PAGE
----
Saira’s second theme, “Albaforia,” in contrast, is a polar opposite in terms of soundscape. Once again, Saira’s vocals have a very seductive, sultry aspect to them, and it really works with the ballad approach that onoken decides to take with this theme. There is stunning strings work in the harmony that adds a beautiful delicateness to the piece and really accentuates the power of Saira’s vocals. As the theme progresses, there is some industrial electronic accompaniment that is worked into the mix, providing a bit more textural contrast, and as with some of the other themes, during this climax, everything comes together to serve you that perfect musical morsel. From start to finish, “Albaforia” is just intoxicating.
The last vocal theme on the album features Aki Misawa. Titled “Fragment Acoustic,” it is an acoustic arrangement of “fragment,” a theme featured on the I/O Original Soundtrack, a game for which onoken composed. The theme is a beautiful acoustic guitar, piano, and strings piece that manages to give off a solemn, poignant atmosphere. I think the vocal work compliments the instrumentation quite nicely and has a nice range. It’s a fantastic interpretation of the original.
In addition to the vocal themes, there are also three instrumental originals (not to mention the instrumental versions of all the vocals) featured on the album. The first, “Phantom Scope,” is probably my favorite. It has a very hypnotizing soundscape and is a beautiful blend of electronic and acoustic components. The acoustic guitar and piano work wonderfully with the heavy electronic beats and the various manipulated industrial synthesizer additions. The melody is also quite exhilarating and I love how the intensity builds as the theme progresses. “Mr. Night” is a soft electronica piece that has a bit of an industrial influence. I really like the subtle nuances in the piece and the overall cozy atmosphere, despite the completely inorganic approach to the piece. It’s quite an enjoyable piece, but probably the weakest theme on the album.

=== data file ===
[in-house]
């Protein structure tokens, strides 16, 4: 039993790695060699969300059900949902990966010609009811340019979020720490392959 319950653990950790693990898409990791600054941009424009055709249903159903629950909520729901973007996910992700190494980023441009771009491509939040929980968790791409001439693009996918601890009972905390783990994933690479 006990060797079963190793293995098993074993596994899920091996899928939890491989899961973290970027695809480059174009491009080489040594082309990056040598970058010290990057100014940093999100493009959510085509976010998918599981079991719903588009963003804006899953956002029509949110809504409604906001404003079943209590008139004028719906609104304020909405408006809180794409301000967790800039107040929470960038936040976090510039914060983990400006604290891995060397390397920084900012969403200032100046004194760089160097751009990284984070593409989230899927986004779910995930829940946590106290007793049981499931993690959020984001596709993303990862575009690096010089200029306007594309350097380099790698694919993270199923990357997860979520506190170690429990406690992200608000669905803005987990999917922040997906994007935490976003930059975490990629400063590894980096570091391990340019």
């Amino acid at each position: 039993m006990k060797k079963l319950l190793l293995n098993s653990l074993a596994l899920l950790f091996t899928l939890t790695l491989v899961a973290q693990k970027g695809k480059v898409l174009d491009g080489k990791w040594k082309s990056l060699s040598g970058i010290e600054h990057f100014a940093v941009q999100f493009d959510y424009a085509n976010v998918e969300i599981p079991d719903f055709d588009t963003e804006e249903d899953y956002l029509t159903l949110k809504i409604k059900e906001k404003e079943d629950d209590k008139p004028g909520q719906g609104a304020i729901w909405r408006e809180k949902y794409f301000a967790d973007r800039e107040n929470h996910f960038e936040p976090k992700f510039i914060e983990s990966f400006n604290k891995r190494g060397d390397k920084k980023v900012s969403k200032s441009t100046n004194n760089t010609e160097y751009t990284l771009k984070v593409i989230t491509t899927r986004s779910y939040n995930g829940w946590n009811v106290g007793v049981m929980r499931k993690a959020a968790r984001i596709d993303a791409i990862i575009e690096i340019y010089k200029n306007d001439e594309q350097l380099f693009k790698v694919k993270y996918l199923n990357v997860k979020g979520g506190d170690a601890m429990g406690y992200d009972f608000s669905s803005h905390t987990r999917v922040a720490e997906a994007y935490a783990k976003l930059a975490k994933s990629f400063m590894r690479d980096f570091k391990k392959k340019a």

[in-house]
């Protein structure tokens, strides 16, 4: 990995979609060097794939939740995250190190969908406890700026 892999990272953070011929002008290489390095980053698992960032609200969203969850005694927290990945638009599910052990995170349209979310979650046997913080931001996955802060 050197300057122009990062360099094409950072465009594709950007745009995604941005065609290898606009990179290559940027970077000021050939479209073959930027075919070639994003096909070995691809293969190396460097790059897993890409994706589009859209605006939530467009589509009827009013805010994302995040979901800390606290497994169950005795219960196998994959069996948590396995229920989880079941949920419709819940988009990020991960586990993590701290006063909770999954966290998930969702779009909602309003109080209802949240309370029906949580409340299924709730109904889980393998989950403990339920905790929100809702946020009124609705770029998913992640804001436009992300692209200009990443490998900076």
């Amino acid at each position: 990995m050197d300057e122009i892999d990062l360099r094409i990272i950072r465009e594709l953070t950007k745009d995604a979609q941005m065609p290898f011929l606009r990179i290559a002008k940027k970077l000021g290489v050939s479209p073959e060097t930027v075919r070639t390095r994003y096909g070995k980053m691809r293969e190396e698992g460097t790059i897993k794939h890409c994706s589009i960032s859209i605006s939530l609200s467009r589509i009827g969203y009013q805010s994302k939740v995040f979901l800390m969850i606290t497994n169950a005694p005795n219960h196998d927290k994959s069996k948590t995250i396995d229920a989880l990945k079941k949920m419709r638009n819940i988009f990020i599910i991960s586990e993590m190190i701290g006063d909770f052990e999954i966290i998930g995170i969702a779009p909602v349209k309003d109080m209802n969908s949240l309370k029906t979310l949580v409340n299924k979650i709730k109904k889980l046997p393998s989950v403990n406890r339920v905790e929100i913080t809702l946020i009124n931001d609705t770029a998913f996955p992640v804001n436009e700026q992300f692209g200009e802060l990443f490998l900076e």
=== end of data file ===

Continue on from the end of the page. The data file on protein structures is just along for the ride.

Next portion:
The album’s final piece, before moving onto instrumental versions of the vocal themes, is “Once in a Blue Moon.” This piano piece is an extremely romantic piece and offers a take on the “Blue Orb” theme that opens up the album. It’s extremely heartfelt and touching and really manages to close the album quite wonderfully.
To be honest, before this work, I wasn’t too familiar with onoken. After hearing this, however, I would love for onoken to have a prominent place in the future of video game music. He has the ability to do a range of styles, from romantic piano pieces to charged electronic pieces. His manipulation of various electronic elements to create atmosphere and texture is to be commended and his choice of vocalists is top-notch. Each vocalist fits the style she is singing quite well and definitely does not detract from the overall listening experience. If you have a chance to pick this up, it is well worth it.
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Posted on August 1, 2012 by Don Kotowski. Last modified on January 23, 2016.